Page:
On foreign policy, Democrats, as mentioned, will likely have an opportunity to take a strong stance against the administration’s belligerent, incoherent approach to Iran. But there are larger questions to ask about the U.S. role in the Middle East—specifically, its imperial presence and relationship to Saudi Arabia and Israel—that could provoke more interesting and illuminating answers than the simple gainsaying of Trump’s bellicose posturing. Asking how the U.S. should respond to situations in Venezuela and Sudan would also help clarify how candidates feel about using American military and diplomatic power, as would questioning how they would deal with Russia. Todd will undoubtedly ask about Russia, but the diplomatic angle is much more pressing than another belated question about 2016 election interference.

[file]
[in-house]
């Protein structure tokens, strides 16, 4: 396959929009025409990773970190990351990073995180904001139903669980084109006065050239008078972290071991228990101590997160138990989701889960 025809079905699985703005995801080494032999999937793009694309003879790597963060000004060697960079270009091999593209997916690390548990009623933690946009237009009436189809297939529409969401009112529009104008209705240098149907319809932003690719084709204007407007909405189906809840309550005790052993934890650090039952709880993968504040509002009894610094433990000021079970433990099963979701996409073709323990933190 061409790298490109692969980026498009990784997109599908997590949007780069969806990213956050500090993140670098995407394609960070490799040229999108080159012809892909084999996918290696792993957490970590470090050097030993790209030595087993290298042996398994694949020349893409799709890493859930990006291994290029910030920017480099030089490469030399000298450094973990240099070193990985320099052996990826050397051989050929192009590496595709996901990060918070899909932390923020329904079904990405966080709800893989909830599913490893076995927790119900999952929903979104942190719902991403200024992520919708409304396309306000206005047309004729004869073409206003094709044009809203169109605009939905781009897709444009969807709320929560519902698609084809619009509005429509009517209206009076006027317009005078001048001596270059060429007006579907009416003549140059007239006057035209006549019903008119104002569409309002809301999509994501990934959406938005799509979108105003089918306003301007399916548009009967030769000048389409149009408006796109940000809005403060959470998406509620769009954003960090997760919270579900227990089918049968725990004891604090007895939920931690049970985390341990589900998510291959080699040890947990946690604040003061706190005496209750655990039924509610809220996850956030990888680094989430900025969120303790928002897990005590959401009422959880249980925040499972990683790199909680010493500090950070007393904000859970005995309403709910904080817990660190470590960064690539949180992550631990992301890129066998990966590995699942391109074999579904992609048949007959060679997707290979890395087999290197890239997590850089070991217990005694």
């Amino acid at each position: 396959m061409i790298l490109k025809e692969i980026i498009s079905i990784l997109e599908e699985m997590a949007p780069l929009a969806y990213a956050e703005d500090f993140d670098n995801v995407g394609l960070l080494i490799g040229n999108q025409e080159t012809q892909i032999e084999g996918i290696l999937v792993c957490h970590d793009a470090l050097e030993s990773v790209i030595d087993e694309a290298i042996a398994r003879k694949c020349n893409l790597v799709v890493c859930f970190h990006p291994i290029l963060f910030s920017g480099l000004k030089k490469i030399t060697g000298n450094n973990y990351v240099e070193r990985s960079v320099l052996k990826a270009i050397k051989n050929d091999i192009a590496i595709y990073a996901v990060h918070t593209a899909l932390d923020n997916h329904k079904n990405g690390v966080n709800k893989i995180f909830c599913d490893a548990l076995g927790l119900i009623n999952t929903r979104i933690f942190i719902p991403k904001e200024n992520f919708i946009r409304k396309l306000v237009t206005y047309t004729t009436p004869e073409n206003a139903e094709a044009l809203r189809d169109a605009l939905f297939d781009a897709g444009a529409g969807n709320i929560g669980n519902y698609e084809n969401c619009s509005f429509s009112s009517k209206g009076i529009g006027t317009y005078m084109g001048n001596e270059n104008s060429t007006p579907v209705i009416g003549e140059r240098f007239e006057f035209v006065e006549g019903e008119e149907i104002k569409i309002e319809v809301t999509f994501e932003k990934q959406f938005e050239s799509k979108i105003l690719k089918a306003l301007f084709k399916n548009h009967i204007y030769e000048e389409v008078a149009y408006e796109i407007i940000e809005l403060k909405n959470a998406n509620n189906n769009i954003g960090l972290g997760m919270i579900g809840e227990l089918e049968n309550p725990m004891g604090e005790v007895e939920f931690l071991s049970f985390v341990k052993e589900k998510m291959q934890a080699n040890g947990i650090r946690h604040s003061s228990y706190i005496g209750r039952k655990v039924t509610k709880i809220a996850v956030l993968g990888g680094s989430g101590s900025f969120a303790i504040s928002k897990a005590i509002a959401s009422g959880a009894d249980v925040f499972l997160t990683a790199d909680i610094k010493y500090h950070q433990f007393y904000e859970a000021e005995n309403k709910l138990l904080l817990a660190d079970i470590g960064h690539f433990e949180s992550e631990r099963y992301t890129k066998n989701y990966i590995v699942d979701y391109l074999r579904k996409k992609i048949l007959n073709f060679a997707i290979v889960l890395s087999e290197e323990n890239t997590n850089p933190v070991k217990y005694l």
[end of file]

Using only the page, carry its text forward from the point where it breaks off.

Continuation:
On the question of elections, the issue of voting rights is much more pressing than interference, even if it’s much less likely to come up. A number of candidates, including Warren and O’Rourke, have released lengthy plans addressing recent attacks on enfranchisement and ballot access. But that raises another important issue: How Democrats plan to actually implement the policies they’ve proposed. Addressing the practicalities of passing legislation would also reveal quite a bit about a candidate’s thinking, and how clearly they see the realities of contemporary politics. Biden’s insistence, for example, that he can persuade Republicans to get on board with his agenda is vexing.
Todd, who will share the stage both nights with other NBC/MSNBC/Telemundo luminaries Lester Holt, Rachel Maddow, Savannah Guthrie, and José Diaz-Balart, will likely keep things light and breezy, hitting the issues he needs to while steering the conversation to sexier, cable news–friendly territory—and to the president. But nearly every hour of every day is consumed by the dumb stuff that Donald Trump has done. For two hours on Wednesday and Thursday, it would be nice to elevate the conversation.